My oldest nephews (twins!) are graduating from high school next Sunday, and I’ve been reliving the ups and downs of being the parent of soon-to-be college students via conversations with my brother. The college visits, application essays, and difficult decision of which college to chose are all behind them, and they are off to Ohio Wesleyan in August. But the financial challenges of college are still ahead.
There have been many articles written lately questioning the value of a college education, highlighting the number of people who graduate and aren’t employed. The level of student loan debt is high enough to raise the concern that it may replace mortgage debt as the next personal finance crisis.
The cost of college is one of the biggest expenses for families, and one that is difficult for people to face, so some cope by ignoring it. I am frequently asked to share the best ways to pay for college, only to find out the person asking has a high school senior headed off to school, and they have no plan in place other than to borrow money.
There are fundamental things that can be done to prepare financially for college: start saving when your child is born, use tax-advantaged plans like 529 accounts to accumulate savings, and be sure to invest for growth using low-cost, diversified mutual funds. But there are other things that can be done to improve the odds that you and your child will have less debt when they graduate.
Based on the experience of friends and family, one of the biggest reasons for accumulating large amounts of college debt is extra time spent in college, usually because the student has no idea what they want to do. Some spend the first few years in one major, then switch one, two or three times before settling. After graduation, others discover their major has little value to employers, which means they have to go back to school to get a second degree or minor.
If a young person doesn’t know what they want to do, consider investing in a program that allows them to get a better understanding of their own interests and capabilities before they chose a college or a major. Strengths Finder, What Color is Your Parachute, and other resources are available that can help them get a much clearer idea of what they might enjoy doing and where their interests lie. We can provide connections to career coaches who also work with students. While it is understandable that most young people don’t know what they want to do for the rest of their lives, they should at least have an understanding of what they enjoy before piling up thousands of dollars in debt trying out majors.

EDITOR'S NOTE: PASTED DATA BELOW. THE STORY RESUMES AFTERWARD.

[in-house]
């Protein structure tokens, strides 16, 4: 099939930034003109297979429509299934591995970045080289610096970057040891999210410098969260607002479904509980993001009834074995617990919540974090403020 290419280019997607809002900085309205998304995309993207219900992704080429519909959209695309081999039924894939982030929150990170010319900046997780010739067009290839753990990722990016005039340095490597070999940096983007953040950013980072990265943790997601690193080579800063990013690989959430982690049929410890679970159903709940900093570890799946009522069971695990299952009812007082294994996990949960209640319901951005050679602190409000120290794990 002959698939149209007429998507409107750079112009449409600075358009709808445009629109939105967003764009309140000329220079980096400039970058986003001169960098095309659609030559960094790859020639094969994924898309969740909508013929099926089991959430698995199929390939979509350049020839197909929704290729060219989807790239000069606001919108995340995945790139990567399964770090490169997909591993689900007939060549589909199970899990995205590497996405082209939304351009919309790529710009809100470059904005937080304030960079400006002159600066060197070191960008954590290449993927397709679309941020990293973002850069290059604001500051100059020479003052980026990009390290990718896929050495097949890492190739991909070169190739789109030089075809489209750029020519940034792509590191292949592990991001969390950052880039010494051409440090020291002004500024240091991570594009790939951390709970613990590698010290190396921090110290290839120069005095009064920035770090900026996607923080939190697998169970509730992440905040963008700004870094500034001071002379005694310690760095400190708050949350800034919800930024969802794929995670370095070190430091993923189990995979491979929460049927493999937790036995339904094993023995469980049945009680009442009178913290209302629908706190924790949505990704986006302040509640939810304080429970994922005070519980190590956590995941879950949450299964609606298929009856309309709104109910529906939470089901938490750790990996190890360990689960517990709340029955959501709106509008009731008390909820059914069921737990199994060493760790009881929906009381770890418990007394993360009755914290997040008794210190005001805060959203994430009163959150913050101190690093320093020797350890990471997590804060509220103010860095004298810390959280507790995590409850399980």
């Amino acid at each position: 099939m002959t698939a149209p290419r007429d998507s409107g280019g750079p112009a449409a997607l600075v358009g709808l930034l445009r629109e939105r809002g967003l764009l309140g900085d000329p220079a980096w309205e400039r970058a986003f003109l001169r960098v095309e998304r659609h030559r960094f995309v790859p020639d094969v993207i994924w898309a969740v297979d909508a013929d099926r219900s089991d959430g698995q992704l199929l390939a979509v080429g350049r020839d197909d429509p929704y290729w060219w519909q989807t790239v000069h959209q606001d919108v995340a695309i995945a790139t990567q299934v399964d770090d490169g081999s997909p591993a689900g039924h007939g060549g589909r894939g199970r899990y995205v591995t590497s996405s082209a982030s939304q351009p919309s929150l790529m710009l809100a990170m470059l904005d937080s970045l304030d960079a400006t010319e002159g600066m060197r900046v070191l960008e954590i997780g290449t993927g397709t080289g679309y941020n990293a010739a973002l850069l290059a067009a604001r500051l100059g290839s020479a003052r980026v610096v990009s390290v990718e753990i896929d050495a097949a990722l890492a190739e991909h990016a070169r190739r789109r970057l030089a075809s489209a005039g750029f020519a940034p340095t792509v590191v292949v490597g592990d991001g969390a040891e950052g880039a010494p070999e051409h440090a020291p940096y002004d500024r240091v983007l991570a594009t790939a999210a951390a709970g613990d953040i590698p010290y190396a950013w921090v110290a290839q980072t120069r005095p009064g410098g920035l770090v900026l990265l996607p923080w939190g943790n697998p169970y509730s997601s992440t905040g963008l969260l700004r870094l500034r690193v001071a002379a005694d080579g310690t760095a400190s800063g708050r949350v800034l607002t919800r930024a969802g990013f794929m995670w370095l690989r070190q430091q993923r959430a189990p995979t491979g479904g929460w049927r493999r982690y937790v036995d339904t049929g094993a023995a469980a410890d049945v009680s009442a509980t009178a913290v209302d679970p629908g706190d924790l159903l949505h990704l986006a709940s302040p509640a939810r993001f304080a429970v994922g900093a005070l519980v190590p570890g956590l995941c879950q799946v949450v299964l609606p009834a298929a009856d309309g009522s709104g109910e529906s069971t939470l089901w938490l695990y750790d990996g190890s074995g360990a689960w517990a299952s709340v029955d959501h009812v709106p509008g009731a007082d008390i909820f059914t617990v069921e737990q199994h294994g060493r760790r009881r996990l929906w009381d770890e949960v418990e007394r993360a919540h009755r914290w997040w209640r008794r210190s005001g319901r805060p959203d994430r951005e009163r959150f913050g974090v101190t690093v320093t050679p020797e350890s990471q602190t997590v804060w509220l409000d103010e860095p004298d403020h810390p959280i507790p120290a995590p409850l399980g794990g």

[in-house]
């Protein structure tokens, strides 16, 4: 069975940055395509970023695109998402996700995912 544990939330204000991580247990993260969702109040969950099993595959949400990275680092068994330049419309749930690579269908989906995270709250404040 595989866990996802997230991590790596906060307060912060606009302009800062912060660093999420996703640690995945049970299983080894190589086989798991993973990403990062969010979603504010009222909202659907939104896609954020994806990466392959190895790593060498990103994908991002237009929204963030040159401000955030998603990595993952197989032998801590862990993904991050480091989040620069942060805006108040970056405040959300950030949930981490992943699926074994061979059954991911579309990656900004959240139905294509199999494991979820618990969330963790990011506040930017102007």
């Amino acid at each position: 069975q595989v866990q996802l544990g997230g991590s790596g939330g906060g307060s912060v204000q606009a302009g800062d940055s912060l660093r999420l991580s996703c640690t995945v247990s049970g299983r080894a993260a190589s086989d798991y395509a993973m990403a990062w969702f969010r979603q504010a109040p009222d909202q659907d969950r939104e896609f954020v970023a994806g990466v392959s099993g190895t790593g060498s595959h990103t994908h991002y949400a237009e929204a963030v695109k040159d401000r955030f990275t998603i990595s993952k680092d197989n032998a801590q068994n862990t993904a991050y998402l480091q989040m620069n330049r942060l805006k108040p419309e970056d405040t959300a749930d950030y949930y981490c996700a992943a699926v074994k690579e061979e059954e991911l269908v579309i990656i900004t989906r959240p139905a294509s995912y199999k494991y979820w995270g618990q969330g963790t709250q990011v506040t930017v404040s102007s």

If they don’t know what they want to do, or they aren’t ready for the discipline of college, they may also consider taking a year off to work. My father attended Marshall University, and then decided to get a job when his heart wasn’t in it. After working in a bank for a year, he was ready to recommit himself to school and eventually obtained his masters degree in education administration from Xavier. It can save their grade point average and avoids wasted tuition and fees.
If they aren’t sure, but they don’t want to lose time, they might consider going to a college branch (Miami University Hamilton or West Chester, for example) or a community college to complete basic education requirements or try out classes. Transferring credits between schools is much easier in Ohio now that everyone is on semesters, and employers focus on your final degree, not the fact you completed part of your education elsewhere.
If your child is still in high school, and they are sure they want to go to college, encourage them to take advanced placement classes, or participate in high school programs to earn college credit. Our daughter and son took advantage of AP classes and were able to test out of classes that saved them nearly a year’s worth of time and tuition. I attended classes at Ohio University while in high school, which allowed me to become a co-op student, working to pay my tuition while at Ohio State.
Which brings me to my final point. Make sure your child is a partner in their own education. Even a part-time job can provide an opportunity to accumulate some significant savings. Offer to match what they have accumulated, perhaps dollar for dollar, for incentive.
It’s a fact of life that we appreciate the things we work for, and sometimes take things given to us for granted. If a young person has no responsibility for funding their own education, the reality of the debt that’s piling up or the importance of a class they’re taking may fade. College isn’t all work and no play, but young adults shouldn’t be left with a hangover of student debt when they graduate. If they are harder on themselves now, life will be infinitely easier on them in the future.